Logan Stroud was the largest slave owner in Limestone County having over 150 slaves just prior to emancipation. Unlike some slave owners, Logan was not cruel to his slaves. He and his daughter, Teresa, would make rounds twice a day to check on the well-being of each slave. They made sure everyone had plenty to eat, and medical attention was provided promptly if needed. Documentation in the Stroud Archives provides evidence that there was also a great deal of mutual trust and respect between slave owner and slave. Some slaves were given responsibilities, including being entrusted with carrying firearms for the protection of the plantation, especially during the early period when Indian atrocities were a possibility. Records also indicate that slaves were given the responsibility of taking cotton to market and returning with the payment without supervision, even as far away as Mexico where each could have easily remained as a free person. Some descendants of Stroud slaves have also stated that the Strouds would not separate families by selling members.
At the conclusion of the Civil War, the Emancipation Proclamation was read from the front porch of the Stroud’s plantation home. As Logan Stroud began reading the proclamation, he became emotional, and one of his daughters had to finish reading the document to the now freed black people. His emotion was couched in the knowledge that they were in no position yet to take care of themselves. He cared for them and knew that they would be mistreated by many of the white people. They certainly were for many, many years. As the freed slaves left the plantation, Logan assured his family that they would be back, and that they must do whatever they could to help them. Many later returned and contracts were made in which the freedmen were provided clothing, food, a place to live, and even monetary benefits in exchange for their employment. Some were eventually able to purchase or were given land from the Strouds. The affection for Logan Stroud can be attested by the large number of his former slaves who paid their respects after his passing. His obituary states that “the most touching scene of all was when the old slaves, those who in former days were bound to him by chains of bondage, came in troops and gazed for the last time upon the face of the old ‘Master’, and that though the fetters of bondage had been broken, the ties of affection were still strong, and with bowed heads they mingled their tears with the others who stood around the bier.”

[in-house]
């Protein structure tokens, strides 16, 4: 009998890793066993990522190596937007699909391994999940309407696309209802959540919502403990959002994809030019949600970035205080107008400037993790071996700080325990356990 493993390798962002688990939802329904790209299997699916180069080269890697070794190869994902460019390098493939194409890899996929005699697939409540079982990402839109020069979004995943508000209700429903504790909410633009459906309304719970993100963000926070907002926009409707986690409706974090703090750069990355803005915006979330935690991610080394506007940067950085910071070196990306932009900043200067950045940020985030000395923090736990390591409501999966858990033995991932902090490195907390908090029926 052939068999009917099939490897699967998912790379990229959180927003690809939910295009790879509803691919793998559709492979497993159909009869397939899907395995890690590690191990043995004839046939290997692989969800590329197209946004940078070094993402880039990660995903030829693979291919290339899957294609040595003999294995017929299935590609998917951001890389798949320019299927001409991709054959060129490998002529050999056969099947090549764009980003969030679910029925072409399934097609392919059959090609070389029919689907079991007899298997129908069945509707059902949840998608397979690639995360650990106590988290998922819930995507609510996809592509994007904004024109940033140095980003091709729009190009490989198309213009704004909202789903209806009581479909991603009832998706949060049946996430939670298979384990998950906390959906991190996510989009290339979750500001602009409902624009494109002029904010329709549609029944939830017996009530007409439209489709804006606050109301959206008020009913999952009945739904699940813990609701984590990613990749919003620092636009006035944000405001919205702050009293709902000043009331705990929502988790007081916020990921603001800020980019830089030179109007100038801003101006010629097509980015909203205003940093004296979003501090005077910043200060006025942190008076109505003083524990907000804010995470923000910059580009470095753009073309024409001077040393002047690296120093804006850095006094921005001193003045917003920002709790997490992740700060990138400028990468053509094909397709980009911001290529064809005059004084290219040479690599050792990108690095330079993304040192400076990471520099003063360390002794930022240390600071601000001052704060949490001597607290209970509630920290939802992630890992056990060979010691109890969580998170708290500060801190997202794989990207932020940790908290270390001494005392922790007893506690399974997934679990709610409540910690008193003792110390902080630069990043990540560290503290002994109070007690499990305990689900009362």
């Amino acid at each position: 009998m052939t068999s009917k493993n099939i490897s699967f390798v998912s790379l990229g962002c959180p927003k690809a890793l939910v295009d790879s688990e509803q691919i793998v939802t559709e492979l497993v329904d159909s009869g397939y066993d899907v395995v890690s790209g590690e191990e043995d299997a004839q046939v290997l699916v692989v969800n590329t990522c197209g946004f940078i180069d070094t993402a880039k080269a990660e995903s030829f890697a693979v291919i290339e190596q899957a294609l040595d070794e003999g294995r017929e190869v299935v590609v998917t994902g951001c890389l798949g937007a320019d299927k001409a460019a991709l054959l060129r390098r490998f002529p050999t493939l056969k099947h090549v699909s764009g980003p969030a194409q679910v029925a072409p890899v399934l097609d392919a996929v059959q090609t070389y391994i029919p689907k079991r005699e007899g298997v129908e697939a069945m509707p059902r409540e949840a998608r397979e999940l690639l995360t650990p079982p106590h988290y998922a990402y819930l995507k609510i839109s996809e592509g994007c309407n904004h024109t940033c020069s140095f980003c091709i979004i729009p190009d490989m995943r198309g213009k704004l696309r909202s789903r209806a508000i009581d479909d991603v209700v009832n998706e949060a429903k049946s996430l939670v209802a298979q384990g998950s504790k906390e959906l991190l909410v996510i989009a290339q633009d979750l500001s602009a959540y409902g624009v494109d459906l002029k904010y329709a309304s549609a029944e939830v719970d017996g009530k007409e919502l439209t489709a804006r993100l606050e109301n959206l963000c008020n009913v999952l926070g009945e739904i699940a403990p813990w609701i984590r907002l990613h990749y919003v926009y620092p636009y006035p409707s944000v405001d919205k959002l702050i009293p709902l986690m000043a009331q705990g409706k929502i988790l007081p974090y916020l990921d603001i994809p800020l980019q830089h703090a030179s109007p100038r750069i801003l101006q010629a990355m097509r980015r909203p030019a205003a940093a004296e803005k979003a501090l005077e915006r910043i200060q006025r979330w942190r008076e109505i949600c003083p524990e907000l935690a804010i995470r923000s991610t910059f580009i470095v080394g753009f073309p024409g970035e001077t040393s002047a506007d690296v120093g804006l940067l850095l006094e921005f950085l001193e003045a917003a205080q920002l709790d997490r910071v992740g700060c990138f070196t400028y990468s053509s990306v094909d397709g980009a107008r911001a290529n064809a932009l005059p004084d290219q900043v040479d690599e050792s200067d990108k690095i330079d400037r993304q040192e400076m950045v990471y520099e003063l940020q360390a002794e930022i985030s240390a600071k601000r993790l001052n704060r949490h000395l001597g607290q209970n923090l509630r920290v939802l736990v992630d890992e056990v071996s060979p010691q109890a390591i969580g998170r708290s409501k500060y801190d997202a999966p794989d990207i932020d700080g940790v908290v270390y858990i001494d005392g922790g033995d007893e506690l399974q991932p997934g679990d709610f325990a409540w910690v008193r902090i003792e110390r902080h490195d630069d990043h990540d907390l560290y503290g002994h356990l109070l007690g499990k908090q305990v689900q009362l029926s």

Logan Stroud was a Democrat, a Master Mason, and served as a trustee of Trinity University, which was located at Tehuacana in Limestone County. When the town of Groesbeck was established by the railroad in 1871, he was one of the first people to purchase lots and was a trustee of the short-lived Groesbeck College. Two of his daughters, Amerith and Teresa, were the first persons from the county to attend Baylor University.
Logan and Jane Stroud had eleven children: Joe M., Almaren Logan, Corenth, Lela, Ellen Craig, James Robert, Ethen A., William, Teresa, Amerith, and Suda. Jane died on February 1, 1905, and Logan died on February 5, 1911. Both are buried in the Springfield Cemetery, which is located in Fort Parker State Park. Buried with them in the family plot are three of their children, William, Ethen, and Suda; a 13 month old nephew, “Little Owen;” and a long-time friend and hired hand, Burr Coulson.